We did not have this problem on the pre-test or the first run, all cameras were unharmed. Actually we all were looking into the laser and had no problem at all, but actually I wanted to take sunglasses to protect our eyes.
I think all precautions shall be made not to harm anyone, or anything.

Interestingly animals were okay with our laser, and some birds were flying through it :)
 

Mick West

Administrator
Staff member
Or this:
20160822-224038-8yngw.jpg

That's at 1.5km. So it would be four times are spread as that at 6 km. So you could easily be seeing flashes from something 8 feet above you.
 

Sandor Szekely

Banned
Banned
So what is this then? It appears to be about 20-30x as large
20160822-222118-jmwif.jpg


I would avoid to go now into the other experiment data and results - not to get mixed up. I know that you have an idea of what different measurements we made Mick, but others may get confused on the setup differences.

So my answer (just for you here :) ) is that :
on this late night measurement we had the laser beam at 50cms (1.6 feet) above the water and experienced a huge angle of bend in the beam at a certain distance as we discussed. Before reaching this exact point of high angle upwards bend, the laser was becoming larger and like the amoeba - also climbing a bit higher.
SO here it is the same thing with the refraction, but more extreme.

In the daytime experiment that we are discussing now we had not experienced such a point of high angle upward bend, I supposed due to the higher laser setup.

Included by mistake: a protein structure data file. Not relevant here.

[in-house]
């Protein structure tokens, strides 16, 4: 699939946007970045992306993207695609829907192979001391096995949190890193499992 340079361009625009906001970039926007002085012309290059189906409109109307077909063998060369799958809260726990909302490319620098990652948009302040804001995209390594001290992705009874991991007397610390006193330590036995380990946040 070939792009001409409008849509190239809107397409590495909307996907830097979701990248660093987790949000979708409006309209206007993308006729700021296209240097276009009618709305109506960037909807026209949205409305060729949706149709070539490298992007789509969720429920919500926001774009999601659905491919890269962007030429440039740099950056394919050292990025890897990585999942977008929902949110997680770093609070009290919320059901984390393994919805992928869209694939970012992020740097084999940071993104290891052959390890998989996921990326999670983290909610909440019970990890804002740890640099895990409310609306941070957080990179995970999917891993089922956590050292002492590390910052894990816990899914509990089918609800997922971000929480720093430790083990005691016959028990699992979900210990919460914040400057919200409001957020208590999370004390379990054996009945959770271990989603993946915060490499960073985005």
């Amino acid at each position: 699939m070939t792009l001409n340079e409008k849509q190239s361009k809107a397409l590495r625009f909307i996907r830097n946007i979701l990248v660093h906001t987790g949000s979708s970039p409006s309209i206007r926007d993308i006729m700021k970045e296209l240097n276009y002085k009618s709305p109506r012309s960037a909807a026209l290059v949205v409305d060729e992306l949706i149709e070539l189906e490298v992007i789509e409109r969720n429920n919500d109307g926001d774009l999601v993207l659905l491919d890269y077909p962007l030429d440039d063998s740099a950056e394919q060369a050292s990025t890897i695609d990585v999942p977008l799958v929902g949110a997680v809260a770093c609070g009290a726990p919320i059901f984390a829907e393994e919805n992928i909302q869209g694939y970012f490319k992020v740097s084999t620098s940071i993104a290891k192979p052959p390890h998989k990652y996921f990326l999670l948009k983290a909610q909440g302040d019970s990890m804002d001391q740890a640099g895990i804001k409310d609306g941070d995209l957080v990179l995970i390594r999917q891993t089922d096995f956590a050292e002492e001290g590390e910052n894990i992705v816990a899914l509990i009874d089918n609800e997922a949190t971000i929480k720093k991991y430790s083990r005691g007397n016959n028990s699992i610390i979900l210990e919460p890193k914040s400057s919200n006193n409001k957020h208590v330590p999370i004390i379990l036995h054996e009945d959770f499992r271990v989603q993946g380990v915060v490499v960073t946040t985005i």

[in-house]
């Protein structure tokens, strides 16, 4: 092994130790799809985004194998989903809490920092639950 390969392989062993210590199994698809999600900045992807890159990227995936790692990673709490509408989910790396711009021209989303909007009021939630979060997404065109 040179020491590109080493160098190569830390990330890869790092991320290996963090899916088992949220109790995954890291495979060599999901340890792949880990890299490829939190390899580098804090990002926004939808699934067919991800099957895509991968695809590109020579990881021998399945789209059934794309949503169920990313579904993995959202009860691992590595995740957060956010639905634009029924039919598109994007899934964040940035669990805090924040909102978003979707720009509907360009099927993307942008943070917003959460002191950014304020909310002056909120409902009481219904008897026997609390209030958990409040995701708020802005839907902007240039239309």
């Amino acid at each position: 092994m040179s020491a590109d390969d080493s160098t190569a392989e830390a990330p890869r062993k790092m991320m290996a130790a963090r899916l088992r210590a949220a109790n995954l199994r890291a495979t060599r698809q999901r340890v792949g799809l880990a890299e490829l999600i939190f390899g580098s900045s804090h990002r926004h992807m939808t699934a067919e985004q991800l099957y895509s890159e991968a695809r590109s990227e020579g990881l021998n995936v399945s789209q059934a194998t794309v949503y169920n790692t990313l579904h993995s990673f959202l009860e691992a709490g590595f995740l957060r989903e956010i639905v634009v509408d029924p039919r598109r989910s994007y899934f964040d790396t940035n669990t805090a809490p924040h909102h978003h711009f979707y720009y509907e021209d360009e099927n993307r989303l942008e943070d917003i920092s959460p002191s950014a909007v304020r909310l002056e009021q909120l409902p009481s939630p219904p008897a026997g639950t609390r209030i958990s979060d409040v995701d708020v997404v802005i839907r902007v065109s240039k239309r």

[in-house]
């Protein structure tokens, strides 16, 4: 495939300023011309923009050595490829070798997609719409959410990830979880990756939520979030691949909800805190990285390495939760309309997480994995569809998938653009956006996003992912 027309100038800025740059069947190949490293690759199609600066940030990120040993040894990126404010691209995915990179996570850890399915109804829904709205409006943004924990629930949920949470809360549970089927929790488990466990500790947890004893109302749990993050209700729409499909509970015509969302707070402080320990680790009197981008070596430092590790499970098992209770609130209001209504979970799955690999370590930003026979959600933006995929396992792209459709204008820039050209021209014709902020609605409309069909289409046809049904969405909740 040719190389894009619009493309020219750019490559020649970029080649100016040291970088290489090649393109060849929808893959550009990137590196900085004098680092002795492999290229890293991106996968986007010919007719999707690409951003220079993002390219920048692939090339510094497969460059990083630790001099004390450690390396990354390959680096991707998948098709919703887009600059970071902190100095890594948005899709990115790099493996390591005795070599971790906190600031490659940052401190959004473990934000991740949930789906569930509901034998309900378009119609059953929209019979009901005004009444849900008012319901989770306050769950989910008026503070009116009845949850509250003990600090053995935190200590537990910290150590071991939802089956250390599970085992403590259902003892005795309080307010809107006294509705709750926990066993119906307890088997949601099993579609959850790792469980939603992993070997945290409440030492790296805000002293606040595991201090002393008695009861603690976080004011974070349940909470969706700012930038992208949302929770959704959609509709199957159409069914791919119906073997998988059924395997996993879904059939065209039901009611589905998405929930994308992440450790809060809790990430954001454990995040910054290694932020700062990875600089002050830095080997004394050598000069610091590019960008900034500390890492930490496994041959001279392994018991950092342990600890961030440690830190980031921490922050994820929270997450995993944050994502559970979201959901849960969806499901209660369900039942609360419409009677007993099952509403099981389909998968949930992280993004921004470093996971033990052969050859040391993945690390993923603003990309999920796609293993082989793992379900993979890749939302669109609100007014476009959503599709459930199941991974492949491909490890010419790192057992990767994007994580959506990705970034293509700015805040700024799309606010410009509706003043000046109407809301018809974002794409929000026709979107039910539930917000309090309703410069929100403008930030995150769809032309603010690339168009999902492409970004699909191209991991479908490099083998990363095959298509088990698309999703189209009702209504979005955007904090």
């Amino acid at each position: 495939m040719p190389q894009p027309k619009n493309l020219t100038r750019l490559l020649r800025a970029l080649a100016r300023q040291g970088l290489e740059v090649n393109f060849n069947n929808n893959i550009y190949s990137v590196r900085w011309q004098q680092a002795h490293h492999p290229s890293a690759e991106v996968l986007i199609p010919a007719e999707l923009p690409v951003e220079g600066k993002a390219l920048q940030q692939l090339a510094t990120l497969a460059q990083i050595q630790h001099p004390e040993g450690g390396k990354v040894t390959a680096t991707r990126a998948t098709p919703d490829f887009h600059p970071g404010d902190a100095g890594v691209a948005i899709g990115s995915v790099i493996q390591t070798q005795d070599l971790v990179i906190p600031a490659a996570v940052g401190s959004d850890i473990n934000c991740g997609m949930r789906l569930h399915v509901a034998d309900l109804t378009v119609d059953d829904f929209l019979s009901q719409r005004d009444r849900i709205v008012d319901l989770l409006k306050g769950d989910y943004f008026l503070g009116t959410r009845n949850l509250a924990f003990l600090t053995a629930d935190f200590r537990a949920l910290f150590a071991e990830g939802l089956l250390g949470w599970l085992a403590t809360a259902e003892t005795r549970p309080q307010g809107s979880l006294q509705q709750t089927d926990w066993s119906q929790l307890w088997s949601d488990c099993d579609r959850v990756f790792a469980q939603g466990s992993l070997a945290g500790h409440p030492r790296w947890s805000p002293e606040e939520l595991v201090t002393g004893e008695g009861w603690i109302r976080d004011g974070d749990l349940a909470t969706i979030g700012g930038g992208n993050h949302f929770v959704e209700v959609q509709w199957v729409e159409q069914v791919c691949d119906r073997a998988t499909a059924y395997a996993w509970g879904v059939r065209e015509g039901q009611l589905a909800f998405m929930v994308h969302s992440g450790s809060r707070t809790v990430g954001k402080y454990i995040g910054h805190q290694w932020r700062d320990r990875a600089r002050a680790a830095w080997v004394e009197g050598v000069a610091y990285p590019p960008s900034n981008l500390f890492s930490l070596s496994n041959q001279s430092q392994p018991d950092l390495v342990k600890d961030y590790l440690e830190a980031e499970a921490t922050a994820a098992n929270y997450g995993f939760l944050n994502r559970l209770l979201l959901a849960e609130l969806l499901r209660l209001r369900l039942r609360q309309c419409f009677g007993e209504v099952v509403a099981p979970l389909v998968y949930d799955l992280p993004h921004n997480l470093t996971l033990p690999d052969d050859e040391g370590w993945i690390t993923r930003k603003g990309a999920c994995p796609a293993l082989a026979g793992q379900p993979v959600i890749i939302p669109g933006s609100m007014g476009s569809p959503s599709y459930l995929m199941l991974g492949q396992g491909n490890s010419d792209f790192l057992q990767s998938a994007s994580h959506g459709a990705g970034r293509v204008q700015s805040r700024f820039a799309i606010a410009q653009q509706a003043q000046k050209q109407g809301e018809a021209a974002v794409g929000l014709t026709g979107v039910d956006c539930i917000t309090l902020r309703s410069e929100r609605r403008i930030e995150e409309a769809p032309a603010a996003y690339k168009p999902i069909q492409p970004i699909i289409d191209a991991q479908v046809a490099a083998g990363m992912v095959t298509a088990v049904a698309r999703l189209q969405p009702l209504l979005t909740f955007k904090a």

SO at daytime last measurement it did not become significantly larger at the distances.
 

Ray Von Geezer

Senior Member.
I would avoid to go now into the other experiment data and results - not to get mixed up. I know that you have an idea of what different measurements we made Mick, but others may get confused on the setup differences.

So my answer (just for you here :) ) is that :
on this late night measurement we had the laser beam at 50cms (1.6 feet) above the water and experienced a huge angle of bend in the beam at a certain distance as we discussed. Before reaching this exact point of high angle upwards bend, the laser was becoming larger and like the amoeba - also climbing a bit higher.
SO here it is the same thing with the refraction, but more extreme.

In the daytime experiment that we are discussing now we had not experienced such a point of high angle upward bend, I supposed due to the higher laser setup.